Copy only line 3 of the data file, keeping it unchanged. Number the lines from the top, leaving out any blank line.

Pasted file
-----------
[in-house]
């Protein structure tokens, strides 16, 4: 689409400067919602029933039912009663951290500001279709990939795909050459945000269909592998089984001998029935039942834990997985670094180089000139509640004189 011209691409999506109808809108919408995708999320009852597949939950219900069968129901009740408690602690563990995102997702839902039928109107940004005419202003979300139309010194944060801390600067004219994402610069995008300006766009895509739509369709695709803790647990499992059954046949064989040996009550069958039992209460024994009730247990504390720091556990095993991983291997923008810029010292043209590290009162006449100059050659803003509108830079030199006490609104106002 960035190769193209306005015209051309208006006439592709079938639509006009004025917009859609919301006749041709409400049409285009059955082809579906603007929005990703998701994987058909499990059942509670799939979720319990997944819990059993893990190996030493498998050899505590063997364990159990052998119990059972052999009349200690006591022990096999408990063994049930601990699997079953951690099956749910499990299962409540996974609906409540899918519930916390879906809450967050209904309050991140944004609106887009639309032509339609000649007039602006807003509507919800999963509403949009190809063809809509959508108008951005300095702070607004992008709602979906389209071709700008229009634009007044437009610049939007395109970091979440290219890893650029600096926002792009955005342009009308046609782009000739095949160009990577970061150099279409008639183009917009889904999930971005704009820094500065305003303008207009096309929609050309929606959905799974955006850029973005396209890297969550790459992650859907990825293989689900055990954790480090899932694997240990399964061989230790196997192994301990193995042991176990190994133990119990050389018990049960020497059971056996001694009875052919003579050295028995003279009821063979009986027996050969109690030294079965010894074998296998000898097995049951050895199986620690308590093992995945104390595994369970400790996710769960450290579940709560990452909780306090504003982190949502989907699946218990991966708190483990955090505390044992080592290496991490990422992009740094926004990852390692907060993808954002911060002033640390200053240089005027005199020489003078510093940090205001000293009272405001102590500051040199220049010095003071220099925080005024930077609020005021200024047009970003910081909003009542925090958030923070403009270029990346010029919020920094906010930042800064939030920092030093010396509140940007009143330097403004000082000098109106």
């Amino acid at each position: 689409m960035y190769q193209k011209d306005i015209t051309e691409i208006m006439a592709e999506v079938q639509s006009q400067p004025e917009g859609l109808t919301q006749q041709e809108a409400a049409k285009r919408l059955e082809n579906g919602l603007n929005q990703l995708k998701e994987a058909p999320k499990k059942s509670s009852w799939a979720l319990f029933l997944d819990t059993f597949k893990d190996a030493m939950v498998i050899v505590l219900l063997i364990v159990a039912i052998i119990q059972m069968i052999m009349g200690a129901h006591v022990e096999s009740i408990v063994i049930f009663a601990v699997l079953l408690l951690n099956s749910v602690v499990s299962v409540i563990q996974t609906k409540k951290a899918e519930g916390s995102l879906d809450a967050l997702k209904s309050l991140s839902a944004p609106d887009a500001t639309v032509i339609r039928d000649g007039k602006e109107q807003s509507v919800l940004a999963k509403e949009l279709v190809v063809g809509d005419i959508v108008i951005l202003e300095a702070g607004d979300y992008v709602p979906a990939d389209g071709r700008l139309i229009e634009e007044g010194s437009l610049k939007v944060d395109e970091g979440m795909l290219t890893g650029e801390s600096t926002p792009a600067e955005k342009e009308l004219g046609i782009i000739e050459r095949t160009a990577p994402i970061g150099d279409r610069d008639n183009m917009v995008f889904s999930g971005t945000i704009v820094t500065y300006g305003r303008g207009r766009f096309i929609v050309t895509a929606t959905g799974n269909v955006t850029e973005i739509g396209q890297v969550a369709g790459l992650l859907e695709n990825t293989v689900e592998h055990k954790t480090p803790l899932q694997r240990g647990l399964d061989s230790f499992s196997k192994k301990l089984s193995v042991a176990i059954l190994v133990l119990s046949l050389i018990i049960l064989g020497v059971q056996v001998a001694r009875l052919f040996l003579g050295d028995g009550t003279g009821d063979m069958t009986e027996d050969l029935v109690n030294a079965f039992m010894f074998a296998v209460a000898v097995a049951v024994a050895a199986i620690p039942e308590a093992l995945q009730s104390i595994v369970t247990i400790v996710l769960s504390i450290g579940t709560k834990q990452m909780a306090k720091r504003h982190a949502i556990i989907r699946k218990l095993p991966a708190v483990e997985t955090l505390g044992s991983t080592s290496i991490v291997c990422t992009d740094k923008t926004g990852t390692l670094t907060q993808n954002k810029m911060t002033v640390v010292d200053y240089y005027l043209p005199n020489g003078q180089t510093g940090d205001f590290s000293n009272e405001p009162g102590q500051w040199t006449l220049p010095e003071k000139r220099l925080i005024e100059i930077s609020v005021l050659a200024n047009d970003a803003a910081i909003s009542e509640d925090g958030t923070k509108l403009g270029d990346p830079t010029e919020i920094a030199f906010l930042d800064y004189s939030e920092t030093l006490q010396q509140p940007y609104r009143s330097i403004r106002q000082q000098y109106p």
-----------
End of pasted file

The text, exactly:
């Amino acid at each position: 689409m960035y190769q193209k011209d306005i015209t051309e691409i208006m006439a592709e999506v079938q639509s006009q400067p004025e917009g859609l109808t919301q006749q041709e809108a409400a049409k285009r919408l059955e082809n579906g919602l603007n929005q990703l995708k998701e994987a058909p999320k499990k059942s509670s009852w799939a979720l319990f029933l997944d819990t059993f597949k893990d190996a030493m939950v498998i050899v505590l219900l063997i364990v159990a039912i052998i119990q059972m069968i052999m009349g200690a129901h006591v022990e096999s009740i408990v063994i049930f009663a601990v699997l079953l408690l951690n099956s749910v602690v499990s299962v409540i563990q996974t609906k409540k951290a899918e519930g916390s995102l879906d809450a967050l997702k209904s309050l991140s839902a944004p609106d887009a500001t639309v032509i339609r039928d000649g007039k602006e109107q807003s509507v919800l940004a999963k509403e949009l279709v190809v063809g809509d005419i959508v108008i951005l202003e300095a702070g607004d979300y992008v709602p979906a990939d389209g071709r700008l139309i229009e634009e007044g010194s437009l610049k939007v944060d395109e970091g979440m795909l290219t890893g650029e801390s600096t926002p792009a600067e955005k342009e009308l004219g046609i782009i000739e050459r095949t160009a990577p994402i970061g150099d279409r610069d008639n183009m917009v995008f889904s999930g971005t945000i704009v820094t500065y300006g305003r303008g207009r766009f096309i929609v050309t895509a929606t959905g799974n269909v955006t850029e973005i739509g396209q890297v969550a369709g790459l992650l859907e695709n990825t293989v689900e592998h055990k954790t480090p803790l899932q694997r240990g647990l399964d061989s230790f499992s196997k192994k301990l089984s193995v042991a176990i059954l190994v133990l119990s046949l050389i018990i049960l064989g020497v059971q056996v001998a001694r009875l052919f040996l003579g050295d028995g009550t003279g009821d063979m069958t009986e027996d050969l029935v109690n030294a079965f039992m010894f074998a296998v209460a000898v097995a049951v024994a050895a199986i620690p039942e308590a093992l995945q009730s104390i595994v369970t247990i400790v996710l769960s504390i450290g579940t709560k834990q990452m909780a306090k720091r504003h982190a949502i556990i989907r699946k218990l095993p991966a708190v483990e997985t955090l505390g044992s991983t080592s290496i991490v291997c990422t992009d740094k923008t926004g990852t390692l670094t907060q993808n954002k810029m911060t002033v640390v010292d200053y240089y005027l043209p005199n020489g003078q180089t510093g940090d205001f590290s000293n009272e405001p009162g102590q500051w040199t006449l220049p010095e003071k000139r220099l925080i005024e100059i930077s609020v005021l050659a200024n047009d970003a803003a910081i909003s009542e509640d925090g958030t923070k509108l403009g270029d990346p830079t010029e919020i920094a030199f906010l930042d800064y004189s939030e920092t030093l006490q010396q509140p940007y609104r009143s330097i403004r106002q000082q000098y109106p």